Runner’s Math

Running is not only an exercise in physical endurance, but also a test of mental acuity and numerical reasoning. Any runner can tell you that math factors into any run, no matter the distance. Most calculations relate to pace, which always ends up at an estimate of how long remains of the run, whether in miles, minutes, or some other bizarre measurement.

Remaining distance
Remaining distance is usually calculated based on the length of time I have been running (Why would I do that when my Garmin tells me how many miles I’ve already run? I don’t know. That just how my stubbornly illogical brain does things). For example: “My Garmin says I’ve been running for 56 minutes, and it feels like I’m running at least an 8:30 pace, so that would mean….56 minutes divided by 8.5 minutes per mile…OK, let’s try this a different way. 8.5 + 8.5 = 17. 17 + 8.5 = 25.5. 25.5 x 2 = 51, plus another 5 minutes, so surely I’ve gone at least 6.5 miles by now. I’m aiming for 14 miles total, so that means…carry the one…9.5 miles left. No. 7.5 miles left. But wait, maybe if I’ve been running for 56 minutes…oh, now my Garmin says 59 minutes, I might have gone 6.8 miles by now. Which means almost 7 miles left. But wait. What if I’m not running an average 8:30 pace? Well, I’ve been running for 62 minutes, and maybe I’m running at a 9:00 pace….” you get the picture.
Another example of how this calculation plays out: “Feels like I’ve been running forever. I’m probably at least halfway there. 7 miles left or less”

Remaining time
Now that I spent the past 1.56 miles determining exactly how many miles I have left in my run, what does that mean for time? This calculation looks exactly like the previous one, but in reverse. For example: “OK, 6 miles left at an 8:45 pace, so that would mean…well, let’s just round that up to 9 and I’ll be nicely surprised when I finish sooner than expected. 54 minutes.  Right. But what about that big hill coming up at mile 12? Maybe I’ll add in another minute for that one. So if I started at 5:48 and I’ve already been running for an hour and eight minutes, then I’ll be home no later than 8, right?”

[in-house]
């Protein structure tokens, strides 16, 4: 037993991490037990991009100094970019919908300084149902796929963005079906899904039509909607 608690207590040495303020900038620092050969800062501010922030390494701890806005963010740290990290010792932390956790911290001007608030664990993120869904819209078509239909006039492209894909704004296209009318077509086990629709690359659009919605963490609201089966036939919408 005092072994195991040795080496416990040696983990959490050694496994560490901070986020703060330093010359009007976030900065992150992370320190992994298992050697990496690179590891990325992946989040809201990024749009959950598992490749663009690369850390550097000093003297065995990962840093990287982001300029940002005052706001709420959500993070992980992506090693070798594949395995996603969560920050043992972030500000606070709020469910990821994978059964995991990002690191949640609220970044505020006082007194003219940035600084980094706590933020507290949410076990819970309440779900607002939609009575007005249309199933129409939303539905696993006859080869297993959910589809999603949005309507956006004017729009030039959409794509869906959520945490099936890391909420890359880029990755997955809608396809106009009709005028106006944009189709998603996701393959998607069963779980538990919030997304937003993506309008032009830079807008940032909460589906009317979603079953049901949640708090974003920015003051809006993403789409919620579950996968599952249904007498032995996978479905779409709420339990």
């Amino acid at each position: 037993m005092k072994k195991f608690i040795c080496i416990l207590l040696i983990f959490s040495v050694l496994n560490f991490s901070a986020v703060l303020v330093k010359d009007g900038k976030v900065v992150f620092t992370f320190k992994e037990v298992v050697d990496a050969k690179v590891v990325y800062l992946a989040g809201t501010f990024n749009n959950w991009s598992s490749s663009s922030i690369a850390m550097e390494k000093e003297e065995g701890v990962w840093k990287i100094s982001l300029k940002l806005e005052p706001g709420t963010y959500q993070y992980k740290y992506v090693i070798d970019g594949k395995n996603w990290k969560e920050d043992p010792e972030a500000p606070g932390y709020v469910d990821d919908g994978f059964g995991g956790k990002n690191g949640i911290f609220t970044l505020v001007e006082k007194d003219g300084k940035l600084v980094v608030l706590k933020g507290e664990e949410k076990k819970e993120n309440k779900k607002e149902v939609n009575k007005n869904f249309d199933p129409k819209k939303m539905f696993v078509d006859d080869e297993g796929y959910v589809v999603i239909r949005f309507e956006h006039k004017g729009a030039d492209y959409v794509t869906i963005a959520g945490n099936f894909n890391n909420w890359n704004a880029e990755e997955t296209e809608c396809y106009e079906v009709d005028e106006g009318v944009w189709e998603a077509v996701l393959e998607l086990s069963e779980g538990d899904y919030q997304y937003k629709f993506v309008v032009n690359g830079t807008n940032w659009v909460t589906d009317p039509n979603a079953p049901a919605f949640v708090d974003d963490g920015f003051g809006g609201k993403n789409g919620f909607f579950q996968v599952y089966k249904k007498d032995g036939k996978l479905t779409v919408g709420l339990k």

Also: “This is the never-ending run!!”

Commute comparison
This is a particularly daunting mathematical calculation that actually requires no calculation, but does necessitate keen attention.  Best done immediately after filling up the gas tank. The commute comparison is when you watch how long it takes the odometer to hit 26.2 miles (duh, 26.2 miles), and immediately regret your life choices because you can hardly even drive 26.2 miles in 30 minutes, so what does that mean for running that same distance?! If at all possible, it is best to limit your drives to distances shorter than 26.2 miles so that you aren’t consumed with dread and regret every time you get in a car for the duration of marathon training.

Similes
running mathSimiles are mathematical statements that compare the remaining distance and/or time to something shorter (and therefore much more achievable, right?). For example: “9 miles left, that’s not even as far as running 3 5k’s! Just imagine that I’m running a 5k, then another one, then another one, and I’ll be there!” Or: “An hour and a half left? Movies are longer than that these days! Just remember when you went to see Minions. All 94 minutes of it. No problem!”

Random quasi-mathematical thoughts
Actually,  I only have one of these, but it recurs quite frequently. “I love it when I run past streetlamps in the dark because the angle of the light combined with the angle of my shadow makes it look like I’m running at least 3 times faster than I actually am!”

And to think, I was certain I would never use those silly equations outside of school. I use them every day!

Advertisements

1 Comment

Filed under Running

One response to “Runner’s Math

  1. Pingback: Runner’s Math (Natalie) | D.I.Y. Fitness Blog

Leave a Reply

Please log in using one of these methods to post your comment:

WordPress.com Logo

You are commenting using your WordPress.com account. Log Out / Change )

Twitter picture

You are commenting using your Twitter account. Log Out / Change )

Facebook photo

You are commenting using your Facebook account. Log Out / Change )

Google+ photo

You are commenting using your Google+ account. Log Out / Change )

Connecting to %s